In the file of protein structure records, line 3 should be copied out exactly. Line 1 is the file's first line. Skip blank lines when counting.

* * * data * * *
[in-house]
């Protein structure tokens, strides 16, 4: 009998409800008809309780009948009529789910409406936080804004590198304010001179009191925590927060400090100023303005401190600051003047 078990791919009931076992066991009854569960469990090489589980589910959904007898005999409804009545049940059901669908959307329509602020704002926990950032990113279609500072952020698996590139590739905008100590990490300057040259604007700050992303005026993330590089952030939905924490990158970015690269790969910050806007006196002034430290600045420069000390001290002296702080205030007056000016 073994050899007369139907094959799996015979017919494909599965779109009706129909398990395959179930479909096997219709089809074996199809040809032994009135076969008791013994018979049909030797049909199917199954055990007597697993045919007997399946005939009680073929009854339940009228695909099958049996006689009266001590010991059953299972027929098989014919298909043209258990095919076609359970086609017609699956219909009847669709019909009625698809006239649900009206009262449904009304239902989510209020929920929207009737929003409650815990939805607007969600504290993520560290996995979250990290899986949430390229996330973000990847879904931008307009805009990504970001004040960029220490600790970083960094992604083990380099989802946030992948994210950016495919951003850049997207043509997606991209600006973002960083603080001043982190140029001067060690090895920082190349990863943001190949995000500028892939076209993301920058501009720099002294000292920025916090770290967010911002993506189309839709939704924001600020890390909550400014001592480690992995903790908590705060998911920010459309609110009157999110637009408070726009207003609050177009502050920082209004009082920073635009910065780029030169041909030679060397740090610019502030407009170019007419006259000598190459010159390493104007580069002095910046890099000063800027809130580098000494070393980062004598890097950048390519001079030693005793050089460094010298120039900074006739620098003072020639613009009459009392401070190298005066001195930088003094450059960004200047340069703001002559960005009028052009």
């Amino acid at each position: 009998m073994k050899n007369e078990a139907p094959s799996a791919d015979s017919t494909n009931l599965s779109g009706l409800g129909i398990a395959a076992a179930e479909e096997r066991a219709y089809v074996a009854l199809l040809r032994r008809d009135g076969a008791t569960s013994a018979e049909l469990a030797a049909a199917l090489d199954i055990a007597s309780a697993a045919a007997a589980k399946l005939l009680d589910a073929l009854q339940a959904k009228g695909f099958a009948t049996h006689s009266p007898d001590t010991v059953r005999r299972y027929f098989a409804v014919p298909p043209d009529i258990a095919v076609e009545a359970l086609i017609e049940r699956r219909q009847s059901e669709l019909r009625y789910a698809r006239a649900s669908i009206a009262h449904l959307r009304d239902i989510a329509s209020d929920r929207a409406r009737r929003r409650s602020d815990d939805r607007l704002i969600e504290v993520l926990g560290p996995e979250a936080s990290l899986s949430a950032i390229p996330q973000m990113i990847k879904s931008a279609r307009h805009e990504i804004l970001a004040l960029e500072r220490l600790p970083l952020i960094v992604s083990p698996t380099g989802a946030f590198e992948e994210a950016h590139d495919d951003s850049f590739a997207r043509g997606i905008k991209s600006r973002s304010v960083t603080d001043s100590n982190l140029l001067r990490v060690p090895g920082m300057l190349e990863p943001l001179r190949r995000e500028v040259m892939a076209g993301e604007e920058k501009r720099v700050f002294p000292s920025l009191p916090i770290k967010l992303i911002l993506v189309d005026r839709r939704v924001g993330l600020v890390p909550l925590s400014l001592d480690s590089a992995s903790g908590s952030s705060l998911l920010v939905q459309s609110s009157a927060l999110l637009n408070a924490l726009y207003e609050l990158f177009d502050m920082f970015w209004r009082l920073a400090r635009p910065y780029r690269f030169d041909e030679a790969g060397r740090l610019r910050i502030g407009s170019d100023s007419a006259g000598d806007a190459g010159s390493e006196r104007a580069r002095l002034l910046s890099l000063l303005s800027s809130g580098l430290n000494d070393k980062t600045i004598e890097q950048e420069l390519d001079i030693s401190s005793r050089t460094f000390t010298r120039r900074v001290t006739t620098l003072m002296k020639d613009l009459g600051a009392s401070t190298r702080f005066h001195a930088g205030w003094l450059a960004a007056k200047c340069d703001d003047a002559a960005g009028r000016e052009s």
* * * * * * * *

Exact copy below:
């Amino acid at each position: 009998m073994k050899n007369e078990a139907p094959s799996a791919d015979s017919t494909n009931l599965s779109g009706l409800g129909i398990a395959a076992a179930e479909e096997r066991a219709y089809v074996a009854l199809l040809r032994r008809d009135g076969a008791t569960s013994a018979e049909l469990a030797a049909a199917l090489d199954i055990a007597s309780a697993a045919a007997a589980k399946l005939l009680d589910a073929l009854q339940a959904k009228g695909f099958a009948t049996h006689s009266p007898d001590t010991v059953r005999r299972y027929f098989a409804v014919p298909p043209d009529i258990a095919v076609e009545a359970l086609i017609e049940r699956r219909q009847s059901e669709l019909r009625y789910a698809r006239a649900s669908i009206a009262h449904l959307r009304d239902i989510a329509s209020d929920r929207a409406r009737r929003r409650s602020d815990d939805r607007l704002i969600e504290v993520l926990g560290p996995e979250a936080s990290l899986s949430a950032i390229p996330q973000m990113i990847k879904s931008a279609r307009h805009e990504i804004l970001a004040l960029e500072r220490l600790p970083l952020i960094v992604s083990p698996t380099g989802a946030f590198e992948e994210a950016h590139d495919d951003s850049f590739a997207r043509g997606i905008k991209s600006r973002s304010v960083t603080d001043s100590n982190l140029l001067r990490v060690p090895g920082m300057l190349e990863p943001l001179r190949r995000e500028v040259m892939a076209g993301e604007e920058k501009r720099v700050f002294p000292s920025l009191p916090i770290k967010l992303i911002l993506v189309d005026r839709r939704v924001g993330l600020v890390p909550l925590s400014l001592d480690s590089a992995s903790g908590s952030s705060l998911l920010v939905q459309s609110s009157a927060l999110l637009n408070a924490l726009y207003e609050l990158f177009d502050m920082f970015w209004r009082l920073a400090r635009p910065y780029r690269f030169d041909e030679a790969g060397r740090l610019r910050i502030g407009s170019d100023s007419a006259g000598d806007a190459g010159s390493e006196r104007a580069r002095l002034l910046s890099l000063l303005s800027s809130g580098l430290n000494d070393k980062t600045i004598e890097q950048e420069l390519d001079i030693s401190s005793r050089t460094f000390t010298r120039r900074v001290t006739t620098l003072m002296k020639d613009l009459g600051a009392s401070t190298r702080f005066h001195a930088g205030w003094l450059a960004a007056k200047c340069d703001d003047a002559a960005g009028r000016e052009s």